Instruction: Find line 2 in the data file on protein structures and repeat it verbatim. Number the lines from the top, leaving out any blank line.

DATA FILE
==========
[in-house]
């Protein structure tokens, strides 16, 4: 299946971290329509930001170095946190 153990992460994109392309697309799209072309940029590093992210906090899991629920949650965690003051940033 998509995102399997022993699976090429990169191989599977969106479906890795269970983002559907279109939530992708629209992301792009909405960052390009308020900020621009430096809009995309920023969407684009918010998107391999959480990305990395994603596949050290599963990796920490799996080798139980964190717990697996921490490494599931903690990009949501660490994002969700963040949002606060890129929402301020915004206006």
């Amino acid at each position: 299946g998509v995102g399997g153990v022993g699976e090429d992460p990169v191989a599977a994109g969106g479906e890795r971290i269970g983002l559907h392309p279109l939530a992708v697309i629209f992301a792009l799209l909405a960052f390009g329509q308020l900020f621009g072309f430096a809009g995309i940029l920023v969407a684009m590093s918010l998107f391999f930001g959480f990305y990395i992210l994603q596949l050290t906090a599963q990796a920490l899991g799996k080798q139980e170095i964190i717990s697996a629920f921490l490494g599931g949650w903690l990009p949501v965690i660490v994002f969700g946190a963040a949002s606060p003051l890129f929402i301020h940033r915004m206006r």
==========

């Protein structure tokens, strides 16, 4: 299946971290329509930001170095946190 153990992460994109392309697309799209072309940029590093992210906090899991629920949650965690003051940033 998509995102399997022993699976090429990169191989599977969106479906890795269970983002559907279109939530992708629209992301792009909405960052390009308020900020621009430096809009995309920023969407684009918010998107391999959480990305990395994603596949050290599963990796920490799996080798139980964190717990697996921490490494599931903690990009949501660490994002969700963040949002606060890129929402301020915004206006």